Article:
I love it when I get a hold of a book with a really strong voice to it that drives the pace, the plot and the characters. This one felt so raw and tumultuous as it built to that grand finale ending. The title truly is apropos.
Lily is an agoraphobic woman with fears that involve being prepared for various natural disasters. She left her job, friends, home and what was left of her family back in NYC to come here to this small house on the Cape- the only place she and her mother had been happy. Unfortunately, the little home is falling down about her ears and she wants it ready for the hurricane season. This brings her to hire Cliff Buckley a local contractor to do all the necessary repairs.
Cliff takes the job with plans to bank enough from this last job for the summer to spend time writing his book. Cliff hates working for these elitist types who toss money and demands around when they descend on the Cape, but its good money so he takes it. From the moment he sees Lily, all those angry thoughts toward the spoiled rich all stir to the surface and focus on the woman he thinks is ice cold. His anger is reciprocated and they spend the next several weeks hating each other until one unexpected erotic moment punches through their anger and turns their emotion into something different- something unexpected.
When they start really working at talking and listening to each other beyond preconceived notions, they both discover real people who are bruised and hurting. Lily wonders if Cliff will even like the Lily she is beneath the ice and anger. Cliff is concerned that Lily will never show forth who she really is even with his help.
My impressions of this story are mixed. Whereas the story really reached out and grabbed me with all its emotions and power, there is a part of me that wasn’t comfortable with all the anger and pain. I was a bit bruised and low in spirit after dealing with the main characters’ angst and the social/political issues that saturated the backdrop of the story. Now this reaction is on me because I am an escapist reader (feel good stories) when it comes to my pleasure reading, so it might not even be an issue for those who lean more toward substantial literature for their pleasure reading.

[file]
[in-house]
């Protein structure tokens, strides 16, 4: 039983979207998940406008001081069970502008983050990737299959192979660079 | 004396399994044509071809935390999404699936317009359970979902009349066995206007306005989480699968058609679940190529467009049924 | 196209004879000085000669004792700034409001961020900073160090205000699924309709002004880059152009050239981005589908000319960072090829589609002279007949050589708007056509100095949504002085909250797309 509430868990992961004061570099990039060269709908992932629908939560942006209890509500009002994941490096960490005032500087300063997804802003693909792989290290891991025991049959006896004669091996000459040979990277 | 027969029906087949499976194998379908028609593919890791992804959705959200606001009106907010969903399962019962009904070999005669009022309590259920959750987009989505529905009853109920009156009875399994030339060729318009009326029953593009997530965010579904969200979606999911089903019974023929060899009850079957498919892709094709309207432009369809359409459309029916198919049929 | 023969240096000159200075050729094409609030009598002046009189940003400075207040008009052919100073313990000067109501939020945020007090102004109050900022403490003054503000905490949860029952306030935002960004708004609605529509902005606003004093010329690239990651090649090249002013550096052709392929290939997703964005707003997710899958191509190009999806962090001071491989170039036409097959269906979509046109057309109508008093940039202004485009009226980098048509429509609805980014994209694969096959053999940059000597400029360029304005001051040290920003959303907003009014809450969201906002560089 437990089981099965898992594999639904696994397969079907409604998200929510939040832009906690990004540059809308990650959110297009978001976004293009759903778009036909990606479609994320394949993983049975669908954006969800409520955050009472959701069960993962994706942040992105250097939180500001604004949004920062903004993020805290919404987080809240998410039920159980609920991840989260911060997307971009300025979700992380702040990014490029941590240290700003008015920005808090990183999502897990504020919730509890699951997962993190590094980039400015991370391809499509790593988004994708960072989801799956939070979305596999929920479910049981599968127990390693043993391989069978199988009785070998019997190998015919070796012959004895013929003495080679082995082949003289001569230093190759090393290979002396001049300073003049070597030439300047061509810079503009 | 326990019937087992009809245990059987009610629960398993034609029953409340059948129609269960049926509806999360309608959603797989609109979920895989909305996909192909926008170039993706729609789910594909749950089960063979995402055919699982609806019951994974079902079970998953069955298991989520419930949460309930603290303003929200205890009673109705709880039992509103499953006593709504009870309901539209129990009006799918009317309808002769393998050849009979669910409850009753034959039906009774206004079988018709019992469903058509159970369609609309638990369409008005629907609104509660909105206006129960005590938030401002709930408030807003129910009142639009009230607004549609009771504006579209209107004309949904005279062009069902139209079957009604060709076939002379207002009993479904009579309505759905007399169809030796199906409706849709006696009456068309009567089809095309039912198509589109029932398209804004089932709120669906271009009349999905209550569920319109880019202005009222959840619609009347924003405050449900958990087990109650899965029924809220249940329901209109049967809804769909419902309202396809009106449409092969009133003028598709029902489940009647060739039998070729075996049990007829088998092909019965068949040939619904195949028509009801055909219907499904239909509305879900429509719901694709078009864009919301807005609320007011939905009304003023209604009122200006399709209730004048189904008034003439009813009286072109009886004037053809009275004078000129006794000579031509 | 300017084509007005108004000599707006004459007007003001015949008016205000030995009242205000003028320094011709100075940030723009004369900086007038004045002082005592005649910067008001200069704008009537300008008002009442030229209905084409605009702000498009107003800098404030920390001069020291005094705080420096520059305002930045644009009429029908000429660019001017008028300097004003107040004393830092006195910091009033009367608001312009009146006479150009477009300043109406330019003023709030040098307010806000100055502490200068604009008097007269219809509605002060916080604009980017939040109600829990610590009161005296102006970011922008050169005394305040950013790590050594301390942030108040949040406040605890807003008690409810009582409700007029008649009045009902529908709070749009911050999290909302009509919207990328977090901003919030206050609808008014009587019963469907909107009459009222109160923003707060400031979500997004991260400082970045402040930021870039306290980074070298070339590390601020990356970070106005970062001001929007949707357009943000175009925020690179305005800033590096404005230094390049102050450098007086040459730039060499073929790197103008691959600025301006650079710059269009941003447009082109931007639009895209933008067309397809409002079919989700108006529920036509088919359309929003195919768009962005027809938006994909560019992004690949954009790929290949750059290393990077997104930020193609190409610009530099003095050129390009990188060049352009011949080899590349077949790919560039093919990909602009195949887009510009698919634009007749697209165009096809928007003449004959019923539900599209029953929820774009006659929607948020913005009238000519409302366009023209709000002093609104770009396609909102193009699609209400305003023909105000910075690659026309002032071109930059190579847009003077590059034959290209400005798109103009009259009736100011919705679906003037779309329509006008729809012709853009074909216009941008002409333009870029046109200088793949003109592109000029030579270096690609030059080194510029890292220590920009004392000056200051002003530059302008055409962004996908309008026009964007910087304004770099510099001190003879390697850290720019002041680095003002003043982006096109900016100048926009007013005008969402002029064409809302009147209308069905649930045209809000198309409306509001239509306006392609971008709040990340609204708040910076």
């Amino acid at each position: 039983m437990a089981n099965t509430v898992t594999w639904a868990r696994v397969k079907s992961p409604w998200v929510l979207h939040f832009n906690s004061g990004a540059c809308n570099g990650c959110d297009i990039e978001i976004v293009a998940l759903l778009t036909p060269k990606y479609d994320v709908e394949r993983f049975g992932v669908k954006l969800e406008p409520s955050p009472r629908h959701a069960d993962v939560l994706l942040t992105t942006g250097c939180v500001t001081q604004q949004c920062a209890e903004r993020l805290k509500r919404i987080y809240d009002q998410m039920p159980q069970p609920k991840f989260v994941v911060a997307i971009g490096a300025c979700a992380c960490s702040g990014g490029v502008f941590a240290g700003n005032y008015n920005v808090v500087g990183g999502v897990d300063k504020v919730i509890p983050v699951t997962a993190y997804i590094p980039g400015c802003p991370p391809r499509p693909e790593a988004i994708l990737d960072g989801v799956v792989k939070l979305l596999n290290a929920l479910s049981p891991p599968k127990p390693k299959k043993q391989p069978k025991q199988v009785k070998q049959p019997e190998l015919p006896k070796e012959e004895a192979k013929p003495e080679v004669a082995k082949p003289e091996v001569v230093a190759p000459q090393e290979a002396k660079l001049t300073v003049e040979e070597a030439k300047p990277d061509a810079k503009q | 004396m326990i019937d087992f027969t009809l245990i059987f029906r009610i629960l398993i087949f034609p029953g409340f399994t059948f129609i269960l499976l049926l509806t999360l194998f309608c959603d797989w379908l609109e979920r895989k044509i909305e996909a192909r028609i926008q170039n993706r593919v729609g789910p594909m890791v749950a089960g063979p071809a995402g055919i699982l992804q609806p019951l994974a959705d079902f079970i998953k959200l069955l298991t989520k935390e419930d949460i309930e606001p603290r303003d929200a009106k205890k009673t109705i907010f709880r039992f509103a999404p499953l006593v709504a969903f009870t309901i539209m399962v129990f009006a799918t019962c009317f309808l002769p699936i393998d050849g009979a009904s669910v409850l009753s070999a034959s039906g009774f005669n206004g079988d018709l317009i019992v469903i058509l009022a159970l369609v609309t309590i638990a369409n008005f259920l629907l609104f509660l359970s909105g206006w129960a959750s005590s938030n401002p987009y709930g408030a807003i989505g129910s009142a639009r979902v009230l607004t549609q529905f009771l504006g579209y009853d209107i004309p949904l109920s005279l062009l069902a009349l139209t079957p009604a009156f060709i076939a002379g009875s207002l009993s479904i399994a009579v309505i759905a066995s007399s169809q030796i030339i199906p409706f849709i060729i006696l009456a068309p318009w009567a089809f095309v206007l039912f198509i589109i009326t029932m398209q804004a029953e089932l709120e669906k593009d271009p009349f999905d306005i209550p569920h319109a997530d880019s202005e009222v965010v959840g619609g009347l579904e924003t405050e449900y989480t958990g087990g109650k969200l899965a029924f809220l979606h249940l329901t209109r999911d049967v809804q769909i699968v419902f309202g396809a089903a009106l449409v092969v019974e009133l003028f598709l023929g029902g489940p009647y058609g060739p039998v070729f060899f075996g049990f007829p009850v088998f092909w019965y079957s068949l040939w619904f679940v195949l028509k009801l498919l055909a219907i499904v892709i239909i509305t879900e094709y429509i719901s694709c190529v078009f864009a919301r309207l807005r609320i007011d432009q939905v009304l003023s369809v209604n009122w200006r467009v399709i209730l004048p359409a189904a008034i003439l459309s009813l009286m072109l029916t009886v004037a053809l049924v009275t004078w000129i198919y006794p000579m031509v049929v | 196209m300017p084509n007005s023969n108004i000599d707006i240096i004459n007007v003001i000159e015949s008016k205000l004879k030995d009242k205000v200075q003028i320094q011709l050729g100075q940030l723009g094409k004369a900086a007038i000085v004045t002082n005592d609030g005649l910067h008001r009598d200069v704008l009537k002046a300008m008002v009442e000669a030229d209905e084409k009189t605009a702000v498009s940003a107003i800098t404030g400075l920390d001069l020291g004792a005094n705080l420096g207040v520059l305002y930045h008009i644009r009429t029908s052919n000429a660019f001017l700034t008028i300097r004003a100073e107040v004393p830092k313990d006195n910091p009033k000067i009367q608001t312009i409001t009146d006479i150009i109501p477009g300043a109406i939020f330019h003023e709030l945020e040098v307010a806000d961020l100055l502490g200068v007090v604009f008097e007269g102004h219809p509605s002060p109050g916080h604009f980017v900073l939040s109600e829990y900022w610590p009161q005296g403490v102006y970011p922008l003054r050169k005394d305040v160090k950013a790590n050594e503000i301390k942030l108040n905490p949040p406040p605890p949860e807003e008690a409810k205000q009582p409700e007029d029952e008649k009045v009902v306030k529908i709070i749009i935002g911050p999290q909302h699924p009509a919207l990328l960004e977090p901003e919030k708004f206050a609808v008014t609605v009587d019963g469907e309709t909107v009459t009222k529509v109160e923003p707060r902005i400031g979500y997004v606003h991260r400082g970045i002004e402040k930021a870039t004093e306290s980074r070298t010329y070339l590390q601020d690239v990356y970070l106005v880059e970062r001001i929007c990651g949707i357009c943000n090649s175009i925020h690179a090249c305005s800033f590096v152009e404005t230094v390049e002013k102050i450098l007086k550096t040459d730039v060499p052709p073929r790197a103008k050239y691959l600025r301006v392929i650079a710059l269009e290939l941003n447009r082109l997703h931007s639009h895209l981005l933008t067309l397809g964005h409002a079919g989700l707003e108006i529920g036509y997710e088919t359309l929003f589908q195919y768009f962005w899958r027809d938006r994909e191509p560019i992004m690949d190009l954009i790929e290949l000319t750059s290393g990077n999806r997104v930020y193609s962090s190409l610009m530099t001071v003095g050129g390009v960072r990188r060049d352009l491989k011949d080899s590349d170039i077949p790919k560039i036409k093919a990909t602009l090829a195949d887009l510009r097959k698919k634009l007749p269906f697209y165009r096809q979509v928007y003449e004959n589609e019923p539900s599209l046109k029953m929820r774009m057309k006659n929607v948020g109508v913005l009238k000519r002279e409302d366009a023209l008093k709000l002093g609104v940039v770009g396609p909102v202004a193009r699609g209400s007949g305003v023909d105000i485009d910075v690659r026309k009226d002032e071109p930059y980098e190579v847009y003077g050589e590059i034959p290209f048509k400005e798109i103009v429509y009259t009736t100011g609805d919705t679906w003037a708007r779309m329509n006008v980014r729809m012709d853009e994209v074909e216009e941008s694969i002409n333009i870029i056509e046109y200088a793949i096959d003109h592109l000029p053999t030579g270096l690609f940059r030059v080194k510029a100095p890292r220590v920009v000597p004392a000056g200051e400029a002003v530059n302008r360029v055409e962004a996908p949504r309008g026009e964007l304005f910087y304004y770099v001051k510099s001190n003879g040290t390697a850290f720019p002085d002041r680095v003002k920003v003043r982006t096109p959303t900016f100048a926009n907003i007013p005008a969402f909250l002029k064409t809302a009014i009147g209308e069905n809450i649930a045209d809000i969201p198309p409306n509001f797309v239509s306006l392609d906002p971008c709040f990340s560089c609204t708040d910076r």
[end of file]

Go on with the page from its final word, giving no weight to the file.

I found the physical descriptions of the characters and the growth arcs something refreshing in that they are average looking people and they are flawed people. I liked that I got both their perspectives that alternated throughout the story.
Breaking it all down to its bare bones, I could see that Cliff and Lily were really angry over personal loss and transferred it to other things and people. I know people don’t always handle their anger rationally, but I felt this was extreme on both their parts. On one side, I don’t mind an ‘enemies to lovers’ style romance, but on the other these two were hateful to each other with little or no provocation other than notions about economic-based class system. I’m not even sure I liked either of them much though I softened when they finally set all the drama aside and just tried to get to know each other. In the end, I still enjoyed the story. I liked seeing them battle through their issues and come together for the beginning of what promised to be a good solid relationship.
The novella will appeal to those who enjoy strong personality types in their hero and heroine and those enjoy Contemporary Romance.
Latest posts by Sophia Rose (see all)
- Review: The Art of Theft by Sherry Thomas - October 15, 2019
- Blog All About It October 2019 - October 14, 2019
- Delighted By the Series: The Beechwood Harbor Magic Mystery Series by Danielle Garrett - October 13, 2019
- Review: The Teacher’s Billionaire by Christina Tetreault - October 6, 2019
- Review: Sweet Dreams by Kristen Ashley - October 5, 2019